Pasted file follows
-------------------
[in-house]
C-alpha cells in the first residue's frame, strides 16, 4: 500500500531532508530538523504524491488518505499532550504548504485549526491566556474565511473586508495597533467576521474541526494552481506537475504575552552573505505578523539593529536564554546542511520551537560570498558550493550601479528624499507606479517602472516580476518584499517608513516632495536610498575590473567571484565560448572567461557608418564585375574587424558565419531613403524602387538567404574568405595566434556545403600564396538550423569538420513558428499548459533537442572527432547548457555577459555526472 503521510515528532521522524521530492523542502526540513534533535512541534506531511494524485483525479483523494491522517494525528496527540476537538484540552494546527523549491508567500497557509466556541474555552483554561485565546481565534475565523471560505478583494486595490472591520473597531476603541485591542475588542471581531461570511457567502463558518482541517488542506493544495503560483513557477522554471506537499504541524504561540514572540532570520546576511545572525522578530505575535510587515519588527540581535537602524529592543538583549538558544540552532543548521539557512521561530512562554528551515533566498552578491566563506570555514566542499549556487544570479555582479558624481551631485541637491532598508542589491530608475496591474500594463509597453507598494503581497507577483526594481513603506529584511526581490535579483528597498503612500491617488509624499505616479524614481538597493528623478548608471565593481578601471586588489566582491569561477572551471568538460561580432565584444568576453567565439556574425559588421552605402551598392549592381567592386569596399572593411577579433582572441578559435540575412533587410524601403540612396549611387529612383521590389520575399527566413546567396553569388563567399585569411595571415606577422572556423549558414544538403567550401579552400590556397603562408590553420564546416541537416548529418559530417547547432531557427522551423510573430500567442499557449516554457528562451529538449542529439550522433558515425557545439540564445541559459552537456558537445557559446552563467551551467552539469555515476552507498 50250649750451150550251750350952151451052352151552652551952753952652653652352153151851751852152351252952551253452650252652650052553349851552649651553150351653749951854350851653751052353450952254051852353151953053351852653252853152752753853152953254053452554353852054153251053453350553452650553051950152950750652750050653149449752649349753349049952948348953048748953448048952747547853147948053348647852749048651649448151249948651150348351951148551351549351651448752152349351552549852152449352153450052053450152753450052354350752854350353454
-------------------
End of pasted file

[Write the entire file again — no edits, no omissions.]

[in-house]
C-alpha cells in the first residue's frame, strides 16, 4: 500500500531532508530538523504524491488518505499532550504548504485549526491566556474565511473586508495597533467576521474541526494552481506537475504575552552573505505578523539593529536564554546542511520551537560570498558550493550601479528624499507606479517602472516580476518584499517608513516632495536610498575590473567571484565560448572567461557608418564585375574587424558565419531613403524602387538567404574568405595566434556545403600564396538550423569538420513558428499548459533537442572527432547548457555577459555526472 503521510515528532521522524521530492523542502526540513534533535512541534506531511494524485483525479483523494491522517494525528496527540476537538484540552494546527523549491508567500497557509466556541474555552483554561485565546481565534475565523471560505478583494486595490472591520473597531476603541485591542475588542471581531461570511457567502463558518482541517488542506493544495503560483513557477522554471506537499504541524504561540514572540532570520546576511545572525522578530505575535510587515519588527540581535537602524529592543538583549538558544540552532543548521539557512521561530512562554528551515533566498552578491566563506570555514566542499549556487544570479555582479558624481551631485541637491532598508542589491530608475496591474500594463509597453507598494503581497507577483526594481513603506529584511526581490535579483528597498503612500491617488509624499505616479524614481538597493528623478548608471565593481578601471586588489566582491569561477572551471568538460561580432565584444568576453567565439556574425559588421552605402551598392549592381567592386569596399572593411577579433582572441578559435540575412533587410524601403540612396549611387529612383521590389520575399527566413546567396553569388563567399585569411595571415606577422572556423549558414544538403567550401579552400590556397603562408590553420564546416541537416548529418559530417547547432531557427522551423510573430500567442499557449516554457528562451529538449542529439550522433558515425557545439540564445541559459552537456558537445557559446552563467551551467552539469555515476552507498 50250649750451150550251750350952151451052352151552652551952753952652653652352153151851751852152351252952551253452650252652650052553349851552649651553150351653749951854350851653751052353450952254051852353151953053351852653252853152752753853152953254053452554353852054153251053453350553452650553051950152950750652750050653149449752649349753349049952948348953048748953448048952747547853147948053348647852749048651649448151249948651150348351951148551351549351651448752152349351552549852152449352153450052053450152753450052354350752854350353454